Wednesday, July 15, 2020

Elitism driving continued school closings

Science from around the globe overwhelmingly shows that children are at extremely low risk of serious complications from COVID 19 and are rarely the cause of outbreaks. Many say this proves schools should reopen. Most teachers, administrators and union representatives have been arguing for them to stay closed. One argument I've been hearing in favor of reopening schools is that if people (adults who might be at higher risk), can go shopping at big box stores, then children should be able to go back to school. Favoring keeping schools closed, I've heard teachers, etc., answer that argument with the notion that nobody goes shopping at a big box store for seven hours a day, five days per week. They also add that we have to think about teachers and staff who might be at risk and "have families." I'd bet on the fact that few people would shop at a big box store for that many hours. However, the workers at those big box stores probably spend 7 hours, 5 days per week (or more) at their jobs. Because they are essential workers. Because it's their job. They're also mostly adults (some at high risk), and, I believe, might actually have families. So tell me which is true: 1) Teachers and school staff are non-essential, therefore expendable, or,
2) They're just better than people who work at grocery stores.

Monday, July 6, 2020

Minnesota should pay its own bills - Even if it hurts

"Democracy is the theory that the common people know what they want, and deserve to get it good and hard."  - H.L. Mencken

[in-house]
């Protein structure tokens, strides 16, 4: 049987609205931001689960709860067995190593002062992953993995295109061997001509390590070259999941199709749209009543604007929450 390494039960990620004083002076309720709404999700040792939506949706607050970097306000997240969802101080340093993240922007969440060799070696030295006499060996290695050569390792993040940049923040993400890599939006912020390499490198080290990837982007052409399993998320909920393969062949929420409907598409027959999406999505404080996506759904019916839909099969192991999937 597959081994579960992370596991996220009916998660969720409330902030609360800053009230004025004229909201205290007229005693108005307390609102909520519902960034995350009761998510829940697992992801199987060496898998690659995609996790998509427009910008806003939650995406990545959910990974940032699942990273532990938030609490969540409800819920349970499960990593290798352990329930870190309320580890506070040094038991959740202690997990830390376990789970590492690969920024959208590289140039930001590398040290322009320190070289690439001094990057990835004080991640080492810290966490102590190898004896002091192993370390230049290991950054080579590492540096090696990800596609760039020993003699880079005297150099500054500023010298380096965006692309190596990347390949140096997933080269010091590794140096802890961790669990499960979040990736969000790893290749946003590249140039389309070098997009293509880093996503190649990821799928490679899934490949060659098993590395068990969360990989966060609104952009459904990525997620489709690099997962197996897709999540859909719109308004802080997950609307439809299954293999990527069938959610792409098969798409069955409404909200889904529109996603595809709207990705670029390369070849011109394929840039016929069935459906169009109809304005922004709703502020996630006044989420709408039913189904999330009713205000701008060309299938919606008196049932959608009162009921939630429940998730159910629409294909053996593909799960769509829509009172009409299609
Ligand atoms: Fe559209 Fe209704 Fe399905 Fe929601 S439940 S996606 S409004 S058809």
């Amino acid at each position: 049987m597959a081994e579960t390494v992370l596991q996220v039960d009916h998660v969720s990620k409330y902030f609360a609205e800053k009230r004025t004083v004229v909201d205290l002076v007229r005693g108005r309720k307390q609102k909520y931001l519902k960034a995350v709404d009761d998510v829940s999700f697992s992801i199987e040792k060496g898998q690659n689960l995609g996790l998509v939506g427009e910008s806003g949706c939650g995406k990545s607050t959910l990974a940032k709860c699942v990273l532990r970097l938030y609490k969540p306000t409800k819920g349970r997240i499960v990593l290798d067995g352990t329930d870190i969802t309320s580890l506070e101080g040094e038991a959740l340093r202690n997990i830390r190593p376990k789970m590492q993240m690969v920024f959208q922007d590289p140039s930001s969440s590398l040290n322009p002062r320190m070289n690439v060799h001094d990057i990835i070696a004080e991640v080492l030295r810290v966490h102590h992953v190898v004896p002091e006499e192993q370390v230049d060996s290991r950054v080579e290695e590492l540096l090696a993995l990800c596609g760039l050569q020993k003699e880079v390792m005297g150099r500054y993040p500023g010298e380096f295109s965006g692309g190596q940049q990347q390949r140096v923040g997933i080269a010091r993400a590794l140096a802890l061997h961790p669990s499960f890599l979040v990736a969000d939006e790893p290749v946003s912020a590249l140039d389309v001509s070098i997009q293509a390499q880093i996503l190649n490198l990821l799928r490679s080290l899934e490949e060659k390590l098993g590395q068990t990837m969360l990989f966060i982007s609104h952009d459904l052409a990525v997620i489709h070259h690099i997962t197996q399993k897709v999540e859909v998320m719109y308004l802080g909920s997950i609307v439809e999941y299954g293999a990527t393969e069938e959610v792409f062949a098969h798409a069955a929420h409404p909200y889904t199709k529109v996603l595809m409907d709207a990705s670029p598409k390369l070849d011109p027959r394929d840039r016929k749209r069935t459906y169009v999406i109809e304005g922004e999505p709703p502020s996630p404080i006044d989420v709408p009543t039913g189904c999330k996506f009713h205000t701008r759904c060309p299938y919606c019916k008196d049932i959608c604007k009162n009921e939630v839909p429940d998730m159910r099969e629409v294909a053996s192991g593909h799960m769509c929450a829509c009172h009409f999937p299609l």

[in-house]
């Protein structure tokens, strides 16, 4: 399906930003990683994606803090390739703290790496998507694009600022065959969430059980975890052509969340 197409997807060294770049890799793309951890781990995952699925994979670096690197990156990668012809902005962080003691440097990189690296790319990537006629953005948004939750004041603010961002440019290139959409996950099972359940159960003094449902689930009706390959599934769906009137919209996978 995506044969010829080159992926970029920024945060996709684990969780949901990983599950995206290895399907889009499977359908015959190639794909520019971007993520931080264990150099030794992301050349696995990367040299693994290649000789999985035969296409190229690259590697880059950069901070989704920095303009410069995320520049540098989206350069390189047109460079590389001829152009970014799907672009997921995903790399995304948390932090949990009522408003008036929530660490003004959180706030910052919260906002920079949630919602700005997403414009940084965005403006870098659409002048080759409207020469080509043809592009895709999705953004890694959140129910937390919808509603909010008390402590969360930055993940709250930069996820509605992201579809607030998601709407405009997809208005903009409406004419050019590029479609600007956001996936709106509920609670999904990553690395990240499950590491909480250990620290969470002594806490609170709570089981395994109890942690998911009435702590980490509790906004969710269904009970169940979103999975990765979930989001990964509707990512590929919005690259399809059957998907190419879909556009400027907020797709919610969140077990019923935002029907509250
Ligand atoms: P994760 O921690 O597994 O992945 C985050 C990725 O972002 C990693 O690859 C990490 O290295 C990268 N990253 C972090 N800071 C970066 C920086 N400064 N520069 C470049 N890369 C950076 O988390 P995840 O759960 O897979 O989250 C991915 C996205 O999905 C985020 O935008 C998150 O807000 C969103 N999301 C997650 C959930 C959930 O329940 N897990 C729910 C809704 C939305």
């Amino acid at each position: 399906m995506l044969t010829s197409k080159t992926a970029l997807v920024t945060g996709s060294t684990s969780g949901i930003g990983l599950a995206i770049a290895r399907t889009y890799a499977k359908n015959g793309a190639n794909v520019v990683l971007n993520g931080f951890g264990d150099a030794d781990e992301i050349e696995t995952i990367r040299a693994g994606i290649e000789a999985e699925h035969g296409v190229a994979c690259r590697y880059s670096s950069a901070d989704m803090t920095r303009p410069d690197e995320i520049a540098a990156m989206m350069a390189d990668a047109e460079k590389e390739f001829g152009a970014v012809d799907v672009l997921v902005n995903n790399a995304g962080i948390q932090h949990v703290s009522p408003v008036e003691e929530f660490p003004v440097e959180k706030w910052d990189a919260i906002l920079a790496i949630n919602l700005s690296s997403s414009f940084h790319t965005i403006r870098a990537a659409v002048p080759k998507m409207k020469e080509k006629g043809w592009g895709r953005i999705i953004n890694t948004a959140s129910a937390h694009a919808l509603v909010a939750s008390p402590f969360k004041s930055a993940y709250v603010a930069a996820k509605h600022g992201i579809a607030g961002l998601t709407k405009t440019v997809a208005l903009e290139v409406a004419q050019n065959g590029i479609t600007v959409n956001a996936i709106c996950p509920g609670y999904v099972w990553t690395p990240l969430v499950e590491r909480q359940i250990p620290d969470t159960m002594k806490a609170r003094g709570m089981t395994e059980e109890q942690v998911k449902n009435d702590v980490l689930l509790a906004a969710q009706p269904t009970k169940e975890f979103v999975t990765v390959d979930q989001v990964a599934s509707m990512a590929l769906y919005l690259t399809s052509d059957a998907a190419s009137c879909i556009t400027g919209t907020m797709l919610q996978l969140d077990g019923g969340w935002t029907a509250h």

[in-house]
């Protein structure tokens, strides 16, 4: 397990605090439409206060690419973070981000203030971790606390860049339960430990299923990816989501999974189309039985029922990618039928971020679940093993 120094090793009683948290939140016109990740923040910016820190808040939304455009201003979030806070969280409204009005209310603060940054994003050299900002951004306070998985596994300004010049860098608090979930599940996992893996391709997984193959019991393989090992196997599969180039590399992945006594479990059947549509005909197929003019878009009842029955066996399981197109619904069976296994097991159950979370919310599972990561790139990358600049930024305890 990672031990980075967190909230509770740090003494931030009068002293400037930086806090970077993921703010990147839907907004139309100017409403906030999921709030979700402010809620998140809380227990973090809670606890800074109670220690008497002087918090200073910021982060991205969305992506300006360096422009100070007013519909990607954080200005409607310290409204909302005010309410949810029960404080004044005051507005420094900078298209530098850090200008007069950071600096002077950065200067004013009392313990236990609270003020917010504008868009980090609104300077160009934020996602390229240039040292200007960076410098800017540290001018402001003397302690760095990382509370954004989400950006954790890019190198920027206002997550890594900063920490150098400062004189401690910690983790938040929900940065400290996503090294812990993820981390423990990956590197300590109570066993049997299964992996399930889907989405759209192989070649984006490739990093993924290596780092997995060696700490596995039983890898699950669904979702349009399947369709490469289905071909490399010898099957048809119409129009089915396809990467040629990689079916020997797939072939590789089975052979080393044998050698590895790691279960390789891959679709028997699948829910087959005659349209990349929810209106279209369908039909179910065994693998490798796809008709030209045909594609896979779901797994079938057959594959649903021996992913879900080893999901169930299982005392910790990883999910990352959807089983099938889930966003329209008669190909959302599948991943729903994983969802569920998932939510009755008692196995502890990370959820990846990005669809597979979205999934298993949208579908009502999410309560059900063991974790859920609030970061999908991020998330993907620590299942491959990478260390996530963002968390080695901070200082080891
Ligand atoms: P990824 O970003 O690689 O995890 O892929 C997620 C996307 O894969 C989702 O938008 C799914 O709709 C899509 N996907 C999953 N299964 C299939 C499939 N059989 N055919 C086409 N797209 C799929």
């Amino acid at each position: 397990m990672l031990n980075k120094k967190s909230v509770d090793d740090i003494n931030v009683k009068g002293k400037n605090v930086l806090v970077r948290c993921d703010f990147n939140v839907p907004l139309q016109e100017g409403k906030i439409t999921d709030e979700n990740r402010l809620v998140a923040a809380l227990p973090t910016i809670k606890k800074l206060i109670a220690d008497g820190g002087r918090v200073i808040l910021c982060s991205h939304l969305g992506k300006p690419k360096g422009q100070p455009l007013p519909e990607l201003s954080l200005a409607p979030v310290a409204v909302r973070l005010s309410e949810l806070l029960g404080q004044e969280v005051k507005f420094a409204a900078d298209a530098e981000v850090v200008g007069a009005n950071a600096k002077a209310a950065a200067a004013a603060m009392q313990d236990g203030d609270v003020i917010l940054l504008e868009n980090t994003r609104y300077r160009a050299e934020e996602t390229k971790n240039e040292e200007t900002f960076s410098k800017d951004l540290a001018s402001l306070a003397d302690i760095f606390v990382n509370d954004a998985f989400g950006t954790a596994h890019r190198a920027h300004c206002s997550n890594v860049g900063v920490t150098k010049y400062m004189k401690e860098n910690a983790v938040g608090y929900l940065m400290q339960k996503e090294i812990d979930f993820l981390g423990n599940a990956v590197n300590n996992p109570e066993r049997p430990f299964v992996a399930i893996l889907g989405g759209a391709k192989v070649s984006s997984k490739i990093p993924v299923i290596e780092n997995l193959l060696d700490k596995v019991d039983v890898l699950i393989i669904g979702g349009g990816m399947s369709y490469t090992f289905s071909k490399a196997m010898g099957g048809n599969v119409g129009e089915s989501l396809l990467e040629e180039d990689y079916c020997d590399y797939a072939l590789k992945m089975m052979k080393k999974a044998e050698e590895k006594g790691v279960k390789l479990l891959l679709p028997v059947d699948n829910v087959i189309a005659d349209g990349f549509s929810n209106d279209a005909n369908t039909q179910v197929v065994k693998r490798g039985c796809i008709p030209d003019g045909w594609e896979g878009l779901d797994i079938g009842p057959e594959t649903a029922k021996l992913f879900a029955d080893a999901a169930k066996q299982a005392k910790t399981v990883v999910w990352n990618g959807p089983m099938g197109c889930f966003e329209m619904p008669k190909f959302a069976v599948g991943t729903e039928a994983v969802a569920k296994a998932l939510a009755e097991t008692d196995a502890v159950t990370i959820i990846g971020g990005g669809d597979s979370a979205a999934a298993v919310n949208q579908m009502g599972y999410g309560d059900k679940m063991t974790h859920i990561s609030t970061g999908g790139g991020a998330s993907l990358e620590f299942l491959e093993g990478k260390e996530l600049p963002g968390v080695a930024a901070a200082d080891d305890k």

Minnesota Governor Tim Walz has asked the federal government for "major disaster" aid to repair damage and other costs due to recent riots across the state. With damage estimated at more than a half  billion dollars, this is, the governor wrote in his letter to President Trump, "the second most destructive incident of civil unrest in United States history after the 1992 Los Angeles riots."

Walz didn't mention in his letter that the major disaster was because he and other leaders sat back and allowed the Twin Cities to burn.

Why on earth should dollars from every tax payer in the United States pay for the action or inaction of our feckless state and local leaders? Minnesota's ruins are not their fault. U.S. citizens had no hand in electing these fearful people who wouldn't know leadership if it threw a Molotov cocktail at them. 

There's an old-fashioned notion called "principle." If you stand on it, it means you're on firm footing, solid ground. The principle here is that the cost of repairing the damage done to Minnesota cities should be borne only by those responsible. And yes, that is we, the citizens of Minnesota.

Like it or not, we are responsible for this mess. Responsible, principled adults pay their own way. You might be thinking, "I didn't vote for those impotent leaders, I voted against them." I understand how you feel, because I'm in the same boat.